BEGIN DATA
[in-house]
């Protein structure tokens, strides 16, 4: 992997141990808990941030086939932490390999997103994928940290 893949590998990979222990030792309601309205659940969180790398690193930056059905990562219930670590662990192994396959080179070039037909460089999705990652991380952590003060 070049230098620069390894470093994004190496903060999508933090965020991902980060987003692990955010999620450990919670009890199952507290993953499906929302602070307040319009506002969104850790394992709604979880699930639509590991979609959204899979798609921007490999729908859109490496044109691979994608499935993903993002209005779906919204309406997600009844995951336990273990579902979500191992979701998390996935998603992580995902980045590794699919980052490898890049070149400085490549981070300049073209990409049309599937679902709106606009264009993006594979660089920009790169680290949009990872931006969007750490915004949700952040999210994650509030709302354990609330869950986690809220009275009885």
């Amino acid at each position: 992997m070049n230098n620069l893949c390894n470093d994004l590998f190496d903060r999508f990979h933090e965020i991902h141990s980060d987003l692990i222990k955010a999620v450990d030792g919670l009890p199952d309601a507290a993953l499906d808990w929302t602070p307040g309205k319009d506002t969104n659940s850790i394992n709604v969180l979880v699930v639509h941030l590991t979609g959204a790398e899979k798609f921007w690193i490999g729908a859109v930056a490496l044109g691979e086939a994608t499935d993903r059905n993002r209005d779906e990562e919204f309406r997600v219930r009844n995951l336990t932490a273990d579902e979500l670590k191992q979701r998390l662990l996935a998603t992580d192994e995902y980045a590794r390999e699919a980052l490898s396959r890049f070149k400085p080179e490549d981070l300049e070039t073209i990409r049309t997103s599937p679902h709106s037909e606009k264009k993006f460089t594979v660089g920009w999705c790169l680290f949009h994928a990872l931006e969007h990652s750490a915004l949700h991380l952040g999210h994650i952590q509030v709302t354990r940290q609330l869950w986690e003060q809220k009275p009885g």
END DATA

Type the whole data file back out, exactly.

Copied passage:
[in-house]
């Protein structure tokens, strides 16, 4: 992997141990808990941030086939932490390999997103994928940290 893949590998990979222990030792309601309205659940969180790398690193930056059905990562219930670590662990192994396959080179070039037909460089999705990652991380952590003060 070049230098620069390894470093994004190496903060999508933090965020991902980060987003692990955010999620450990919670009890199952507290993953499906929302602070307040319009506002969104850790394992709604979880699930639509590991979609959204899979798609921007490999729908859109490496044109691979994608499935993903993002209005779906919204309406997600009844995951336990273990579902979500191992979701998390996935998603992580995902980045590794699919980052490898890049070149400085490549981070300049073209990409049309599937679902709106606009264009993006594979660089920009790169680290949009990872931006969007750490915004949700952040999210994650509030709302354990609330869950986690809220009275009885």
């Amino acid at each position: 992997m070049n230098n620069l893949c390894n470093d994004l590998f190496d903060r999508f990979h933090e965020i991902h141990s980060d987003l692990i222990k955010a999620v450990d030792g919670l009890p199952d309601a507290a993953l499906d808990w929302t602070p307040g309205k319009d506002t969104n659940s850790i394992n709604v969180l979880v699930v639509h941030l590991t979609g959204a790398e899979k798609f921007w690193i490999g729908a859109v930056a490496l044109g691979e086939a994608t499935d993903r059905n993002r209005d779906e990562e919204f309406r997600v219930r009844n995951l336990t932490a273990d579902e979500l670590k191992q979701r998390l662990l996935a998603t992580d192994e995902y980045a590794r390999e699919a980052l490898s396959r890049f070149k400085p080179e490549d981070l300049e070039t073209i990409r049309t997103s599937p679902h709106s037909e606009k264009k993006f460089t594979v660089g920009w999705c790169l680290f949009h994928a990872l931006e969007h990652s750490a915004l949700h991380l952040g999210h994650i952590q509030v709302t354990r940290q609330l869950w986690e003060q809220k009275p009885g």